The New York Times: “Across many different ways of analyzing the data, states and cities with vaccination mandates did not seem to see any significant increase in the rate of vaccinations after the mandates, possibly because many of those areas already had relatively high vaccination rates.”
Come on. A “relatively high vaccination rate” could be 80 percent of those eligible; a vaccination mandate should get vaccinations up to the high 90-some percent, exempting only those with medical reasons to not get vaccinated. If vaccine mandates were effective in influencing behavior, we should have seen at least some bumps in the lines after those mandate requirements went into effect.
Across the charts, from the naked eye, it is hard to tell the states with vaccine requirements from the states that didn’t have vaccine requirements. It’s also hard to tell any significant change in the rate of increase from before or after the Delta variant wave. The adult vaccination rate had its biggest variety of rates of increase, among the states until June, and then, with all of the lowest-hanging fruit picked, they all slowly and steadily increased at roughly the same rate.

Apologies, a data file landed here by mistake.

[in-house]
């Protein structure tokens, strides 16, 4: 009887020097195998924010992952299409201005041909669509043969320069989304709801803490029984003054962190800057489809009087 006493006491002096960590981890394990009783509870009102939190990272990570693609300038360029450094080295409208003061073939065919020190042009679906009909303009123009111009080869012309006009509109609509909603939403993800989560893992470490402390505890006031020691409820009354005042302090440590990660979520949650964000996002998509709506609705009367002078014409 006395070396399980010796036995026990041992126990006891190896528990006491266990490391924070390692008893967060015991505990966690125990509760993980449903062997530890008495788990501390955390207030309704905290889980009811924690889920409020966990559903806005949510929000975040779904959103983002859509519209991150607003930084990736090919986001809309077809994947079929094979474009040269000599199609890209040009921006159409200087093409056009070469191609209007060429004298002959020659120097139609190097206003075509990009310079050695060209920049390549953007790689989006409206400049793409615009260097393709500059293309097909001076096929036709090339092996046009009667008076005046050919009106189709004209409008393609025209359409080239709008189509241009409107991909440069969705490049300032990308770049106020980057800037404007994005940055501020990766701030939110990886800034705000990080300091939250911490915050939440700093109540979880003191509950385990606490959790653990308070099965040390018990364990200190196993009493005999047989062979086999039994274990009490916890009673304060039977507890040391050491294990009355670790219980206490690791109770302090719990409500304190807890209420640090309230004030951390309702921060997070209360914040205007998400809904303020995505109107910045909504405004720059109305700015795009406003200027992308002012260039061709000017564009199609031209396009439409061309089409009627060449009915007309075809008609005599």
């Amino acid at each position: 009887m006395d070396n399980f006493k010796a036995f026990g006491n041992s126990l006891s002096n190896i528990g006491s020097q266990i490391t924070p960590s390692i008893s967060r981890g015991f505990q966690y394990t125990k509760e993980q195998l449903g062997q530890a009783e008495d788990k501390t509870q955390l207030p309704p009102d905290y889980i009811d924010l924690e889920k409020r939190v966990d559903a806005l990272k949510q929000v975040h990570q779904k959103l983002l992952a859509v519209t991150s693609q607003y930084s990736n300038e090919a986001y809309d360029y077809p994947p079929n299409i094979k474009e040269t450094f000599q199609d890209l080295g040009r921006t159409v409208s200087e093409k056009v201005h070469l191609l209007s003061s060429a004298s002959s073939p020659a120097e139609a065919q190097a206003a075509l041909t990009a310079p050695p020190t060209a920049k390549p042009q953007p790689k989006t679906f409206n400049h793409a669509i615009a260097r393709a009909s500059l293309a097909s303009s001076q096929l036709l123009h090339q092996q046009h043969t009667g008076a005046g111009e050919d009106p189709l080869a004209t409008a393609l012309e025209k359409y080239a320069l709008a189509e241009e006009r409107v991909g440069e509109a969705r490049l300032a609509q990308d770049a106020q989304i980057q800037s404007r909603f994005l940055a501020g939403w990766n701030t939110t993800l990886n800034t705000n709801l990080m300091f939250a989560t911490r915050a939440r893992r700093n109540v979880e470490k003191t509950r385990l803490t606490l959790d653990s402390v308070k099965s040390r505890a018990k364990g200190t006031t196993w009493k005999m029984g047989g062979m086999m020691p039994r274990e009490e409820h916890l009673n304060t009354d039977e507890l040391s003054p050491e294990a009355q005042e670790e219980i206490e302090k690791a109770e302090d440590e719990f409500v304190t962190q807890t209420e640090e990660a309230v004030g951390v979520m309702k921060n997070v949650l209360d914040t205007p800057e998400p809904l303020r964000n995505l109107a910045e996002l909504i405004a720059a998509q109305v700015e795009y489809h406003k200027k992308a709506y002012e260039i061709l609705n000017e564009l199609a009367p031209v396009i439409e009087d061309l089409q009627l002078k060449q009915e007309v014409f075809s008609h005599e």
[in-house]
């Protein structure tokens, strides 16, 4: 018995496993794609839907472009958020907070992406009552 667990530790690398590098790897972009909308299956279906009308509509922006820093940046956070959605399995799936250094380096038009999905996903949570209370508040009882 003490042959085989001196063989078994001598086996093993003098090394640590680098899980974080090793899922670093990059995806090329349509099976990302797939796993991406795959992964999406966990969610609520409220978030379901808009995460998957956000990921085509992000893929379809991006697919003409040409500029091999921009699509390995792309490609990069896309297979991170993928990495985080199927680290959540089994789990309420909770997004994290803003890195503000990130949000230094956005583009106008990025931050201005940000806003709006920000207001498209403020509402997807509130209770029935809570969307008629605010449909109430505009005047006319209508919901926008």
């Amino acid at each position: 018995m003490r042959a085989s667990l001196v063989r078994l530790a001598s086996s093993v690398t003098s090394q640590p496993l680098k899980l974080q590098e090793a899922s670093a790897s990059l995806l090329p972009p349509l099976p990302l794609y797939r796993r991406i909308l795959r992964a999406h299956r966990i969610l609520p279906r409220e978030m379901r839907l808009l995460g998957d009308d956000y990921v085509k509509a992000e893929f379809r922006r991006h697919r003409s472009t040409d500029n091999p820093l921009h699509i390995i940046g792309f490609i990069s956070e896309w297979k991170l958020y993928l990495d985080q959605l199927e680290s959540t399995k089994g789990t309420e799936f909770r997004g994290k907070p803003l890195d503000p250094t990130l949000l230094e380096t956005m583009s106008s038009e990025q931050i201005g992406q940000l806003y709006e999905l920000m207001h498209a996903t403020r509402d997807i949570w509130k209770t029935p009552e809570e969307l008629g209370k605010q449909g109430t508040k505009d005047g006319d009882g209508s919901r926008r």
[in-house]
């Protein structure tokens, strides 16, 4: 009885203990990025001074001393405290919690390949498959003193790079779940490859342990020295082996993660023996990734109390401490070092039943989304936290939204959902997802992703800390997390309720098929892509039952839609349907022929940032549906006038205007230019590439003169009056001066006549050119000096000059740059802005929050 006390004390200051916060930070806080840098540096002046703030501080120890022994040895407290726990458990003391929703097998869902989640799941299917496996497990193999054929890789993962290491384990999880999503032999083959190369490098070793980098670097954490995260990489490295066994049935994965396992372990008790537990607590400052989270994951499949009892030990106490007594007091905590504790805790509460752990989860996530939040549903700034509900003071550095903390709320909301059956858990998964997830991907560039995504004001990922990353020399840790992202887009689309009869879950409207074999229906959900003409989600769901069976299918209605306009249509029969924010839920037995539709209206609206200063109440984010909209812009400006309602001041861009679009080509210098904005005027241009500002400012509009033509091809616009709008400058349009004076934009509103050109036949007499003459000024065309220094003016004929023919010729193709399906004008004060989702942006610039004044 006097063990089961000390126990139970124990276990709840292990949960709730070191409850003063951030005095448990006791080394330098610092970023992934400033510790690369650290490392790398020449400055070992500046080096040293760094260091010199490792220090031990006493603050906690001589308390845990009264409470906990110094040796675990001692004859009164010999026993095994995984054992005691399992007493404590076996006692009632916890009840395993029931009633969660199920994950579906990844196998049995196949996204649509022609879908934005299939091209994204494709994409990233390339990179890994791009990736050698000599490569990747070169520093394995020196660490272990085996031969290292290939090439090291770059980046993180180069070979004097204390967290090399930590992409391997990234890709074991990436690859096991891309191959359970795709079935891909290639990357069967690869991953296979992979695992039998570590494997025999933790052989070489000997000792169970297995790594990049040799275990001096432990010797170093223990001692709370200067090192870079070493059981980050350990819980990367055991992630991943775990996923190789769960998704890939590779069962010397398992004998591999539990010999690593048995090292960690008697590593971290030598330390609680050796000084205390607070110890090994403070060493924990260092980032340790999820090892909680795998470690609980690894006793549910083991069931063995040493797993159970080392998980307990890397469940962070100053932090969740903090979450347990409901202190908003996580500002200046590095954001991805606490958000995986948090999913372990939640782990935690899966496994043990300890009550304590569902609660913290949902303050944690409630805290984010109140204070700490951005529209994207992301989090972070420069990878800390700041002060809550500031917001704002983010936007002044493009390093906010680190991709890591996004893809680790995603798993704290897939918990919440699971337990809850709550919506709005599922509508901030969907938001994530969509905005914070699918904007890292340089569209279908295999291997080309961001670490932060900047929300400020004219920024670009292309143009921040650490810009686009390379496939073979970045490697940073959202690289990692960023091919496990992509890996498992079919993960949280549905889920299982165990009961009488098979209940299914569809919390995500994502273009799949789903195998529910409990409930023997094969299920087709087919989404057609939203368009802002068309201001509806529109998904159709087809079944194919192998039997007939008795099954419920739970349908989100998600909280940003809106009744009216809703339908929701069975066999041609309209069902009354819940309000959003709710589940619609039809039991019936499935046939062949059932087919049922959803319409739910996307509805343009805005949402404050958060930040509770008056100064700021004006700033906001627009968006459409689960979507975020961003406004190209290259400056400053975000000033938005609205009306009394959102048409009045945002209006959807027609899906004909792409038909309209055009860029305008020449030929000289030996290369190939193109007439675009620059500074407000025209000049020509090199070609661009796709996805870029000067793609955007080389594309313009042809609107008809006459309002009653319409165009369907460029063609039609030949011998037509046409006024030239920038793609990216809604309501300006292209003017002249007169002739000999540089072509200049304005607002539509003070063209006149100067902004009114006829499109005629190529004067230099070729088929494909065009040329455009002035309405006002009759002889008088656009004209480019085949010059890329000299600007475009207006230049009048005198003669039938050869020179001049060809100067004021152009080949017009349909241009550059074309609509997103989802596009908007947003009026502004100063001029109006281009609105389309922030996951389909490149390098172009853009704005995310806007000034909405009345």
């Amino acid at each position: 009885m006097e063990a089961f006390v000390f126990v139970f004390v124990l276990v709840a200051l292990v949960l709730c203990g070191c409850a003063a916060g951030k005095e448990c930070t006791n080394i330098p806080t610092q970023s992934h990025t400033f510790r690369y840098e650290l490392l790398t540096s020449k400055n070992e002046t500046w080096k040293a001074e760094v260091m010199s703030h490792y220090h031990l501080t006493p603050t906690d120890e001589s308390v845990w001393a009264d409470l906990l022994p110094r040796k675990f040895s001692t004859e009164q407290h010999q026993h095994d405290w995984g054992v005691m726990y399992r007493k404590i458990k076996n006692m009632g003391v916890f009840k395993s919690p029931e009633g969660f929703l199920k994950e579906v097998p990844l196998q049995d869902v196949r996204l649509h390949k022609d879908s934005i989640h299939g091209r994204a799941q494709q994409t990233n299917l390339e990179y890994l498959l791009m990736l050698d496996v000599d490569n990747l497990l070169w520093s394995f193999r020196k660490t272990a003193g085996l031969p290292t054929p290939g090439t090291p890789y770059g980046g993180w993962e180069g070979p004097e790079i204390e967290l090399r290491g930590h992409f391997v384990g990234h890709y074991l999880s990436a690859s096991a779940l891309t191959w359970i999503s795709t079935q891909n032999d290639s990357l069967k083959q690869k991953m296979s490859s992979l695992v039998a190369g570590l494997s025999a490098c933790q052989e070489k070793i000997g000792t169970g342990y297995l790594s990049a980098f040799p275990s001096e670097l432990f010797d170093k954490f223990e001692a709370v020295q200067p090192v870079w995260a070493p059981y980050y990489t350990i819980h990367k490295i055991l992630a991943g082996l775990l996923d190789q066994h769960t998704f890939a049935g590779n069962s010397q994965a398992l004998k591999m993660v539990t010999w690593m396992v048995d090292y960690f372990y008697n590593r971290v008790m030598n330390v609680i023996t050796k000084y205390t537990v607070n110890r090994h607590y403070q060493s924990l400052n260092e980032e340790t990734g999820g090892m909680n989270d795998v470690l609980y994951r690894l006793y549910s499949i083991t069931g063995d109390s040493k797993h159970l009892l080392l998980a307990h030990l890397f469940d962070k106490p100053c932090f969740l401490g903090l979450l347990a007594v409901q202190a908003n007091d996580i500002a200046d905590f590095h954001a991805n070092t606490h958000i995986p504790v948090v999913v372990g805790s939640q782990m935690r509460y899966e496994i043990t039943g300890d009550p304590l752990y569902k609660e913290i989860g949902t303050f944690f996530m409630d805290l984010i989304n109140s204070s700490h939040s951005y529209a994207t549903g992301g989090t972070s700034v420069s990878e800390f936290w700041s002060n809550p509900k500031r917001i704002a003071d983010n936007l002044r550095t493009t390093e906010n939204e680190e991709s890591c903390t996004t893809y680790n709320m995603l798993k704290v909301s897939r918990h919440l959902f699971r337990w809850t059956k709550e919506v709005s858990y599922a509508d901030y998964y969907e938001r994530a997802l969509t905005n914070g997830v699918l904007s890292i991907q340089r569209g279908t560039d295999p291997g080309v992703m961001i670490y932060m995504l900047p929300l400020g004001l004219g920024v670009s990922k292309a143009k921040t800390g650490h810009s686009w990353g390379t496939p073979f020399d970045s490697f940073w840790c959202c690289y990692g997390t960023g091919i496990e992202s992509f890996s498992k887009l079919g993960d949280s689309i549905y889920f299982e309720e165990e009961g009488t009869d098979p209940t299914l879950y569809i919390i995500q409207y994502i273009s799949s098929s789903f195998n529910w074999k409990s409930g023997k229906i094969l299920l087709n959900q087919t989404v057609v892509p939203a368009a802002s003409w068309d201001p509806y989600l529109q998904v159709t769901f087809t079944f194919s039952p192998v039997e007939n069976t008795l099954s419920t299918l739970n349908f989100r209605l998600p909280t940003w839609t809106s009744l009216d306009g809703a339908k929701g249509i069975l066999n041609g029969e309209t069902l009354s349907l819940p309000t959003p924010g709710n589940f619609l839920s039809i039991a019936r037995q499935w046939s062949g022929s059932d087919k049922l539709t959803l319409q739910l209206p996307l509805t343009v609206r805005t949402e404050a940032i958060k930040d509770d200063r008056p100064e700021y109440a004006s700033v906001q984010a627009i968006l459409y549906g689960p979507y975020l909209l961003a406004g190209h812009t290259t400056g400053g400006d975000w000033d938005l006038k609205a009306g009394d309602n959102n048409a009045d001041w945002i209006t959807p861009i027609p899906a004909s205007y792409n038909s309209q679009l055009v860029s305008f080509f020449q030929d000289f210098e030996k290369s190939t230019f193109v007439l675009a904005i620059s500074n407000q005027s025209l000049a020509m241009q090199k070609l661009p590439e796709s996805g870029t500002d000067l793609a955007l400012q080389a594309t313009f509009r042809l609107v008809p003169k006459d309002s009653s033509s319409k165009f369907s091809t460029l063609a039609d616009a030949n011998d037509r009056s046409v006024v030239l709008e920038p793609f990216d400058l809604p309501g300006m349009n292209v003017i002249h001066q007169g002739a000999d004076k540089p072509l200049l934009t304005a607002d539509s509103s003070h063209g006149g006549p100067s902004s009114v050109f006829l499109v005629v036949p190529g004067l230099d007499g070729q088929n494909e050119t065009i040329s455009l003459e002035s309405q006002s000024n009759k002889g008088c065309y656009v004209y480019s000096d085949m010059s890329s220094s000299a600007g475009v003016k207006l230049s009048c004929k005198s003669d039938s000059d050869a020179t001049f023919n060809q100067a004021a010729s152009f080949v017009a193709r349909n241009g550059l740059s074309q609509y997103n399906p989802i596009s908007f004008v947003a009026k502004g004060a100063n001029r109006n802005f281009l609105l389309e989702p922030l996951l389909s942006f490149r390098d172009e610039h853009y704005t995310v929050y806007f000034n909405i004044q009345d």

The Times also calculates “at least 49,000 people have left their jobs or have been disciplined at work because they did not comply.”
You know who those 49,000 people do not include? Federal workers!
American Federation of Government Employees said that administration officials have told the union that agencies for now will continue offering counseling and education to the roughly 3.5 percent of workers who have yet to receive a vaccination or request an exemption…
Thus far, no agency has set a time frame for when it plans to step up more-aggressive discipline against unvaccinated employees without exemptions. Veterans Affairs Secretary Denis McDonough has said, for example, that the process at his agency could take months.
It is important for everyone to get vaccinated, or face the consequences… except for federal government workers, apparently.
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